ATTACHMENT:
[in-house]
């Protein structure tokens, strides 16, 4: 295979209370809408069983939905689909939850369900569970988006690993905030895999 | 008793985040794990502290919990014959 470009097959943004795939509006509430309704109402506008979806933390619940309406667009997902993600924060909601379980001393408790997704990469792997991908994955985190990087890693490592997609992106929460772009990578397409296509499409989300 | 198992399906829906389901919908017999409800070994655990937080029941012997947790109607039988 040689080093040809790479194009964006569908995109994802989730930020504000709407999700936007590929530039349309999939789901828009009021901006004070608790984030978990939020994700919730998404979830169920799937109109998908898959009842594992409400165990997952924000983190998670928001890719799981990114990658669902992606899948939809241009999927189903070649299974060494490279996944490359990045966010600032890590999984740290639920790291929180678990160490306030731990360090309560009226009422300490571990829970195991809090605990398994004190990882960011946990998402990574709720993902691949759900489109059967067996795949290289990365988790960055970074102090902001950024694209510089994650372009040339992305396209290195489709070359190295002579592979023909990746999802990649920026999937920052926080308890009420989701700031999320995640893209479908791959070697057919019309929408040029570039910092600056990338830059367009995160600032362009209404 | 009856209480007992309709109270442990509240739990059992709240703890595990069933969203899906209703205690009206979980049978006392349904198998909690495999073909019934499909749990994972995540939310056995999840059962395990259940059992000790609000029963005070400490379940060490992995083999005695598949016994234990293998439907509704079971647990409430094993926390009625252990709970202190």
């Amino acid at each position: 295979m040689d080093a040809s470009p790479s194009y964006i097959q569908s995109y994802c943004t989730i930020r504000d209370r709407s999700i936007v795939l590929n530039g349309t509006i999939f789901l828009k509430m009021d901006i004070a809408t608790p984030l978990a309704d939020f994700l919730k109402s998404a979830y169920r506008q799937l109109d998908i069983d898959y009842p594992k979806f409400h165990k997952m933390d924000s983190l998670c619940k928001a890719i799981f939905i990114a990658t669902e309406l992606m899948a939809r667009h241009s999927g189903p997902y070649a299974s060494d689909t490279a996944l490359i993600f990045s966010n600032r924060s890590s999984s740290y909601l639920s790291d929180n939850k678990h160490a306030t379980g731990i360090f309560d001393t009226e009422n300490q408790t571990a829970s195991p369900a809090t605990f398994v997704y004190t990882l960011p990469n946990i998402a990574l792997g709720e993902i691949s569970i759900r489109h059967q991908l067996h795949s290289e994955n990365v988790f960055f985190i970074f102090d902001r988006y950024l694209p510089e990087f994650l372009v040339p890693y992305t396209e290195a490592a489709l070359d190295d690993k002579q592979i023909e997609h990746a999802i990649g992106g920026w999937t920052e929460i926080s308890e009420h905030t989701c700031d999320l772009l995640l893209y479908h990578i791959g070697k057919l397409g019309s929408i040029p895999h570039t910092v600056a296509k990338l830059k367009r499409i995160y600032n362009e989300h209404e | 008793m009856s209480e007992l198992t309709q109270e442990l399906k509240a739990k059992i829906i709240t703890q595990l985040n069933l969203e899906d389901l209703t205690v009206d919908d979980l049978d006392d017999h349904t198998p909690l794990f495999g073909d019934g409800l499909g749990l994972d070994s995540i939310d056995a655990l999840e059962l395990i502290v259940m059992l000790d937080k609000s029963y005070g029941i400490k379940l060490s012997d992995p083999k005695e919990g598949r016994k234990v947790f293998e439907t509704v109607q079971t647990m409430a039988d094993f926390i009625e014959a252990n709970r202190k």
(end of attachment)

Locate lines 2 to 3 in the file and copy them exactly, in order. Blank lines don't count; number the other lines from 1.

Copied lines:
């Protein structure tokens, strides 16, 4: 295979209370809408069983939905689909939850369900569970988006690993905030895999 | 008793985040794990502290919990014959 470009097959943004795939509006509430309704109402506008979806933390619940309406667009997902993600924060909601379980001393408790997704990469792997991908994955985190990087890693490592997609992106929460772009990578397409296509499409989300 | 198992399906829906389901919908017999409800070994655990937080029941012997947790109607039988 040689080093040809790479194009964006569908995109994802989730930020504000709407999700936007590929530039349309999939789901828009009021901006004070608790984030978990939020994700919730998404979830169920799937109109998908898959009842594992409400165990997952924000983190998670928001890719799981990114990658669902992606899948939809241009999927189903070649299974060494490279996944490359990045966010600032890590999984740290639920790291929180678990160490306030731990360090309560009226009422300490571990829970195991809090605990398994004190990882960011946990998402990574709720993902691949759900489109059967067996795949290289990365988790960055970074102090902001950024694209510089994650372009040339992305396209290195489709070359190295002579592979023909990746999802990649920026999937920052926080308890009420989701700031999320995640893209479908791959070697057919019309929408040029570039910092600056990338830059367009995160600032362009209404 | 009856209480007992309709109270442990509240739990059992709240703890595990069933969203899906209703205690009206979980049978006392349904198998909690495999073909019934499909749990994972995540939310056995999840059962395990259940059992000790609000029963005070400490379940060490992995083999005695598949016994234990293998439907509704079971647990409430094993926390009625252990709970202190």
């Amino acid at each position: 295979m040689d080093a040809s470009p790479s194009y964006i097959q569908s995109y994802c943004t989730i930020r504000d209370r709407s999700i936007v795939l590929n530039g349309t509006i999939f789901l828009k509430m009021d901006i004070a809408t608790p984030l978990a309704d939020f994700l919730k109402s998404a979830y169920r506008q799937l109109d998908i069983d898959y009842p594992k979806f409400h165990k997952m933390d924000s983190l998670c619940k928001a890719i799981f939905i990114a990658t669902e309406l992606m899948a939809r667009h241009s999927g189903p997902y070649a299974s060494d689909t490279a996944l490359i993600f990045s966010n600032r924060s890590s999984s740290y909601l639920s790291d929180n939850k678990h160490a306030t379980g731990i360090f309560d001393t009226e009422n300490q408790t571990a829970s195991p369900a809090t605990f398994v997704y004190t990882l960011p990469n946990i998402a990574l792997g709720e993902i691949s569970i759900r489109h059967q991908l067996h795949s290289e994955n990365v988790f960055f985190i970074f102090d902001r988006y950024l694209p510089e990087f994650l372009v040339p890693y992305t396209e290195a490592a489709l070359d190295d690993k002579q592979i023909e997609h990746a999802i990649g992106g920026w999937t920052e929460i926080s308890e009420h905030t989701c700031d999320l772009l995640l893209y479908h990578i791959g070697k057919l397409g019309s929408i040029p895999h570039t910092v600056a296509k990338l830059k367009r499409i995160y600032n362009e989300h209404e | 008793m009856s209480e007992l198992t309709q109270e442990l399906k509240a739990k059992i829906i709240t703890q595990l985040n069933l969203e899906d389901l209703t205690v009206d919908d979980l049978d006392d017999h349904t198998p909690l794990f495999g073909d019934g409800l499909g749990l994972d070994s995540i939310d056995a655990l999840e059962l395990i502290v259940m059992l000790d937080k609000s029963y005070g029941i400490k379940l060490s012997d992995p083999k005695e919990g598949r016994k234990v947790f293998e439907t509704v109607q079971t647990m409430a039988d094993f926390i009625e014959a252990n709970r202190k």